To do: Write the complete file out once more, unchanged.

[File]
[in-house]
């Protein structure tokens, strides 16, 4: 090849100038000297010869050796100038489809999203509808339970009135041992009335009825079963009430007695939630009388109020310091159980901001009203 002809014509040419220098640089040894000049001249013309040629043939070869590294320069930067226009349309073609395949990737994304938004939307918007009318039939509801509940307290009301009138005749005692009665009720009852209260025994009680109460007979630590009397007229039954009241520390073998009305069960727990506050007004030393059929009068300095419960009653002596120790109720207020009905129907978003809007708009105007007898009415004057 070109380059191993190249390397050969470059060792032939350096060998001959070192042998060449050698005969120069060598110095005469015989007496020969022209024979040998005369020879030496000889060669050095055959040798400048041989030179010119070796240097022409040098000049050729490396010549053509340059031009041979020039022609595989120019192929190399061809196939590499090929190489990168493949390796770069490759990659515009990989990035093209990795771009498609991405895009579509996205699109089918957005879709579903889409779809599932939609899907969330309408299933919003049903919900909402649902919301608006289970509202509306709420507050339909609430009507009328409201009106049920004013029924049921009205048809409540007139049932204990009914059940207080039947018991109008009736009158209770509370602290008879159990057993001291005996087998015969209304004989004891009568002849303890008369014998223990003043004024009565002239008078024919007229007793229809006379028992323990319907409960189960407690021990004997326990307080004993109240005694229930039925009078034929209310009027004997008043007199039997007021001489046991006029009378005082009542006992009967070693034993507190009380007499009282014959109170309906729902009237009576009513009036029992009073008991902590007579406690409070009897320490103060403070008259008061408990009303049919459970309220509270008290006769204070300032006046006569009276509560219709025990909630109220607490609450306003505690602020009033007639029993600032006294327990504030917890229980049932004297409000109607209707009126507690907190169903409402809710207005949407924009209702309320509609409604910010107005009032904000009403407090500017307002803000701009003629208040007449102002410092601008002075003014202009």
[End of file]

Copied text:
[in-house]
């Protein structure tokens, strides 16, 4: 090849100038000297010869050796100038489809999203509808339970009135041992009335009825079963009430007695939630009388109020310091159980901001009203 002809014509040419220098640089040894000049001249013309040629043939070869590294320069930067226009349309073609395949990737994304938004939307918007009318039939509801509940307290009301009138005749005692009665009720009852209260025994009680109460007979630590009397007229039954009241520390073998009305069960727990506050007004030393059929009068300095419960009653002596120790109720207020009905129907978003809007708009105007007898009415004057 070109380059191993190249390397050969470059060792032939350096060998001959070192042998060449050698005969120069060598110095005469015989007496020969022209024979040998005369020879030496000889060669050095055959040798400048041989030179010119070796240097022409040098000049050729490396010549053509340059031009041979020039022609595989120019192929190399061809196939590499090929190489990168493949390796770069490759990659515009990989990035093209990795771009498609991405895009579509996205699109089918957005879709579903889409779809599932939609899907969330309408299933919003049903919900909402649902919301608006289970509202509306709420507050339909609430009507009328409201009106049920004013029924049921009205048809409540007139049932204990009914059940207080039947018991109008009736009158209770509370602290008879159990057993001291005996087998015969209304004989004891009568002849303890008369014998223990003043004024009565002239008078024919007229007793229809006379028992323990319907409960189960407690021990004997326990307080004993109240005694229930039925009078034929209310009027004997008043007199039997007021001489046991006029009378005082009542006992009967070693034993507190009380007499009282014959109170309906729902009237009576009513009036029992009073008991902590007579406690409070009897320490103060403070008259008061408990009303049919459970309220509270008290006769204070300032006046006569009276509560219709025990909630109220607490609450306003505690602020009033007639029993600032006294327990504030917890229980049932004297409000109607209707009126507690907190169903409402809710207005949407924009209702309320509609409604910010107005009032904000009403407090500017307002803000701009003629208040007449102002410092601008002075003014202009």